Although the original designation of a Little Ice Age referred to reduced temperature of Europe and North America, there is some evidence of extended periods of cooling outside this region, but it is not clear whether they are related or independent events. Mann states: [4]

While there is evidence that many other regions outside Europe exhibited periods of cooler conditions, expanded glaciation, and significantly altered climate conditions, the timing and nature of these variations are highly variable from region to region, and the notion of the Little Ice Age as a globally synchronous cold period has all but been dismissed.

In China, warm-weather crops such as oranges were abandoned in Jiangxi Province, where they had been grown for centuries. [69] Also, the two periods of most frequent typhoon strikes in Guangdong coincide with two of the coldest and driest periods in northern and central China (1660–1680, 1850–1880). [70] Scholars have argued that the fall of the Ming dynasty may have been partially caused by the droughts and famines caused by the Little Ice Age. [71]

There are debates on the start date and time periods of Little Ice Age's effects. Most scholars agree on categorizing the Little Ice Age period into 3 distinct cold periods. 1458-1552, 1600-1720, and 1840-1880. [72] According to data from the National Oceanic and Atmospheric Administration, the Eastern Monsoon area of China was the earliest to experience the effects of Little Ice Age from 1560-1709. In the Western region of China surrounding the Tibetan Plateau, the effects of Little Ice Age lagged behind the Eastern region, with significant cold periods between 1620 and 1749. [73]

The temperature changes was unprecedented for the farming communities in China. According to Dr. Coching Chu's 1972 study, the Little Ice Age during the end of Ming Dynasty and start of Qing Dynasty (1650-1700) was one of the coldest periods in recorded Chinese history. [74] Many major droughts during summer months were recorded while significant freezing events occurred in Winter months, hurting the food supply significantly during Ming Dynasty.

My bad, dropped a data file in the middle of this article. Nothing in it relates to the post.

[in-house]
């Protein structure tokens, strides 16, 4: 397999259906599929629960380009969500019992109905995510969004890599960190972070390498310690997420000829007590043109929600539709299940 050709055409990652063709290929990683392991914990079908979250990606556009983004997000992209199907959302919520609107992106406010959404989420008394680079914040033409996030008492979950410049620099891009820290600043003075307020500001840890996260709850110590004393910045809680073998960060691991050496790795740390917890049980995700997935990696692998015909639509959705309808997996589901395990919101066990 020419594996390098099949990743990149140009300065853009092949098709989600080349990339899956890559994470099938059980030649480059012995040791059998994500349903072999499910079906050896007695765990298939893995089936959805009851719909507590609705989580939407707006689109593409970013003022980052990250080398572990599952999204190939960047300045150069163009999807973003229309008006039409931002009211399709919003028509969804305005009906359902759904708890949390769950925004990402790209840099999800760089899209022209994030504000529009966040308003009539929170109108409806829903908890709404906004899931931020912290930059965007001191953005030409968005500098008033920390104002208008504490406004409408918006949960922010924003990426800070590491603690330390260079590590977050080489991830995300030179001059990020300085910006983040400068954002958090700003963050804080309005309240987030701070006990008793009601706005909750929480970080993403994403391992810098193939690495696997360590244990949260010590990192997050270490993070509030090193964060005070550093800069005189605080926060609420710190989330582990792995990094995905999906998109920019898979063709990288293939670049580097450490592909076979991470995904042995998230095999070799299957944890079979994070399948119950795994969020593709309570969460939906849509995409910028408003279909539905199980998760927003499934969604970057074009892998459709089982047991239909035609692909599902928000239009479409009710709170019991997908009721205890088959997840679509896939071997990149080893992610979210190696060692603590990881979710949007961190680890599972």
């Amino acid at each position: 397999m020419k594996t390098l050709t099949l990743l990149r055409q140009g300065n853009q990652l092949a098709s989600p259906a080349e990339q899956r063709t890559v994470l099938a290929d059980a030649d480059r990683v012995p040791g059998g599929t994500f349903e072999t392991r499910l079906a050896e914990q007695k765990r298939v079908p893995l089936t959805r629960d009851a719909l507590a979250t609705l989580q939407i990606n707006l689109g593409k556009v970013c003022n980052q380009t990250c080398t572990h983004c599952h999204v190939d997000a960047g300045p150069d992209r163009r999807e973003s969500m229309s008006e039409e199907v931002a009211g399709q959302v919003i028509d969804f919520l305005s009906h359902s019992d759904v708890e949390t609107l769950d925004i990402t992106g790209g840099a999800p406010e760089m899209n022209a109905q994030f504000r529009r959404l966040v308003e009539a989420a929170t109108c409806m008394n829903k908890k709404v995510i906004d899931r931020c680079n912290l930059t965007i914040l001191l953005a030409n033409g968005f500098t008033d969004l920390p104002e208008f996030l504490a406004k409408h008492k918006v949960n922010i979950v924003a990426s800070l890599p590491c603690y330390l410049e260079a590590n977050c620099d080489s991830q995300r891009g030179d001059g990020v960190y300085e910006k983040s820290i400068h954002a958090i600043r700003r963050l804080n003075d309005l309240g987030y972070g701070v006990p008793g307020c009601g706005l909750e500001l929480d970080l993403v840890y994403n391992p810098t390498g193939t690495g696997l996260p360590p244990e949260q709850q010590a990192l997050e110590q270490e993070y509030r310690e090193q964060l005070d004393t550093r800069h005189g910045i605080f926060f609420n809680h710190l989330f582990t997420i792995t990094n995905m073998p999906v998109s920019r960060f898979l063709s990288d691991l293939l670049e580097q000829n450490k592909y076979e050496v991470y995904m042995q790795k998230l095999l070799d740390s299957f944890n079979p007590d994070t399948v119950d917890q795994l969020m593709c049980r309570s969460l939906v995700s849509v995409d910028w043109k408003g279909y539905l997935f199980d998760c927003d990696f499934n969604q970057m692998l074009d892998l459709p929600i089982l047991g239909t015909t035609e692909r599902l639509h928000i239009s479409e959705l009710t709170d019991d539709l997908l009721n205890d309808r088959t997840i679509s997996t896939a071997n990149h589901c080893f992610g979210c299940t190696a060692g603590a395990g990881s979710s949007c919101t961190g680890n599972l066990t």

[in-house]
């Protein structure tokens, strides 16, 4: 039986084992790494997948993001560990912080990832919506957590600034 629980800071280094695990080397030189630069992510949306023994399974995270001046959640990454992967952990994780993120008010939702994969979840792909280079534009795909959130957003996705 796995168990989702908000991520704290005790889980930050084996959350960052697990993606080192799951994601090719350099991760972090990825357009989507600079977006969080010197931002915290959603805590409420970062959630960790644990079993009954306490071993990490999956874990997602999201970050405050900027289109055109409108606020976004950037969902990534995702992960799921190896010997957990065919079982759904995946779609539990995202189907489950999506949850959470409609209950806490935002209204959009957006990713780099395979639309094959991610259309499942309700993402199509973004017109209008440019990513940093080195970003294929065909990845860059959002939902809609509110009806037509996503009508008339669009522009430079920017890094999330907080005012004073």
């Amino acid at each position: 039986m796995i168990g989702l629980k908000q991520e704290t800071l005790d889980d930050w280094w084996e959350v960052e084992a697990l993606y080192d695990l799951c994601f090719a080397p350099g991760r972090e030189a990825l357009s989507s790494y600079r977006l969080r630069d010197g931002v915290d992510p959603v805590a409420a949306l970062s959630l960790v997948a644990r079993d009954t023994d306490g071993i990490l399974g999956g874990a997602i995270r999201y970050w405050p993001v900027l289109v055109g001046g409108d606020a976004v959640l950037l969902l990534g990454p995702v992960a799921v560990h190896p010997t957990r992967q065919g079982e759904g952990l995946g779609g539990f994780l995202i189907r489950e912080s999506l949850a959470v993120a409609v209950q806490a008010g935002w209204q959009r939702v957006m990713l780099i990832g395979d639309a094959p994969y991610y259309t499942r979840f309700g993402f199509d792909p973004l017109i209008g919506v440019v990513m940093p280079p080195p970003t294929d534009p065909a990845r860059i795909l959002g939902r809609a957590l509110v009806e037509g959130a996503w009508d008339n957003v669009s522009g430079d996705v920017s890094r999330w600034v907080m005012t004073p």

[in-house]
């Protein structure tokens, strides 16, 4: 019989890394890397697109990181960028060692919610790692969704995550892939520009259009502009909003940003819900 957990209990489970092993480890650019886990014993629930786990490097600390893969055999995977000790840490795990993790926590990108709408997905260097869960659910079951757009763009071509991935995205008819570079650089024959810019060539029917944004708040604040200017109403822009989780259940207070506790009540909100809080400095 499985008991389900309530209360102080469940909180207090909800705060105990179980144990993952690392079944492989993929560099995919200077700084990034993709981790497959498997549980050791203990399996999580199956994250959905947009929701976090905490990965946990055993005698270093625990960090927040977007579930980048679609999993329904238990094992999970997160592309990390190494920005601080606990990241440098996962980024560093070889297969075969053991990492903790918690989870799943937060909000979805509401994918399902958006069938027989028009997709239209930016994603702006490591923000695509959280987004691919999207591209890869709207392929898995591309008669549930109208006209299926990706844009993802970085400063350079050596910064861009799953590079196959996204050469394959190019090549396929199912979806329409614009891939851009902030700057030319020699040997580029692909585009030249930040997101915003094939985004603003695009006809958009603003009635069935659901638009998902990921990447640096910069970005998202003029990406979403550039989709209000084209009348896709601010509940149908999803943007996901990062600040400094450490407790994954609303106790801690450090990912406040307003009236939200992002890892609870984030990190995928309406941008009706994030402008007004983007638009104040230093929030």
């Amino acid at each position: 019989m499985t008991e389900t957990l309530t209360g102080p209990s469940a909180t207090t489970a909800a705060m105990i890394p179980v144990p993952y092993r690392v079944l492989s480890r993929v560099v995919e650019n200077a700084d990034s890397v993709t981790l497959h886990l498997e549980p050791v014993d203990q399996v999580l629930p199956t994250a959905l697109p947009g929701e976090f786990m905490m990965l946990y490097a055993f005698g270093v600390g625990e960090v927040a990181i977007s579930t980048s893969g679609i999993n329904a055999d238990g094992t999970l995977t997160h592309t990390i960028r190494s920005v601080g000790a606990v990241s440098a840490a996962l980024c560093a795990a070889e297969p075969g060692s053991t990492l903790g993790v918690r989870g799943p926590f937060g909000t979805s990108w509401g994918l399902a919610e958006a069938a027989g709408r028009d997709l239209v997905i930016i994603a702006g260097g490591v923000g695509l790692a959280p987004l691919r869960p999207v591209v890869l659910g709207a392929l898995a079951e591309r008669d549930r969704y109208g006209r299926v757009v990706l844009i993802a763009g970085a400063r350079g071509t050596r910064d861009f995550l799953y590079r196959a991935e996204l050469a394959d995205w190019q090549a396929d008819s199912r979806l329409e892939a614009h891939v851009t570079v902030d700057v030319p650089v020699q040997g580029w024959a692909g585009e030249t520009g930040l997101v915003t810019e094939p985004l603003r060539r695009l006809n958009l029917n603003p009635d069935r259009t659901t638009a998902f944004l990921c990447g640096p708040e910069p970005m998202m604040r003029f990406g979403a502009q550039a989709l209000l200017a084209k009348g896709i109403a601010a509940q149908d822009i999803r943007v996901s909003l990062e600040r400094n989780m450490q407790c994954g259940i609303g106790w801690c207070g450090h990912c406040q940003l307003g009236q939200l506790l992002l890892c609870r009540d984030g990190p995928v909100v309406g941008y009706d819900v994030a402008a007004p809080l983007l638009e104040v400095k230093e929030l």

This period of Little Ice Age would correspond to major historical events of the period. The Jurchen people resided in Northern China and formed a tributary state to the Ming government and Wanli Emperor. From 1573 to 1620, the Manchurian land experienced famine experienced extreme snowfall, which depleted agriculture production and decimated the livestock population. Scholars argued that this was caused by the temperature drops during Little Ice Age. Despite the lack of food production, Wanli Emperor ordered the Jurchens to pay the same amount of tribute each year. This led to anger and sowed seeds to the rebellion against Ming China. In 1616, Jurchens established the Later Jin dynasty. Led by Hong Taiji and Nurhaci, the Later Jin dynasty moved South and achieved decisive victories in battles against the Ming military such as the Battle of Fushun in 1618. [75]

Following the earlier defeats and the death of Wanli Emperor, Chongzhen Emperor took the reign of China and continued the war effort. From 1632 to 1641, the Little Ice Age climate began to cause drastic climate changes in Ming territories. For example, rainfall in Huabei region dropped by 11%

47% compared to historical average. Meanwhile, the Shaanbei region along the Yellow River experienced six major floods that ruined cities such as Yan’an. The climate factored heavily in weakening the Imperial government’s control over China and accelerated the fall of Ming dynasty. In 1644, Li Zicheng led Later Jin forces into Beijing, overthrowing the Ming Dynasty, and establishing the Qing Dynasty. [76]

During the early years of the Qing Dynasty, the little ice age continued to have a significant impact on Chinese society. During the rule of Kangxi Emperor (1661-1722), majority of the Qing territories were still much colder than the historical average. However, Kangxi Emperor pushed reforms and managed to increase socioeconomic recovery from the natural disasters, partially benefiting from the peacefulness of the early Qing dynasty. This essentially marked the end of the Little Ice Age in China and led to a more affluent era of Chinese monarchial history known as the High Qing era. [77]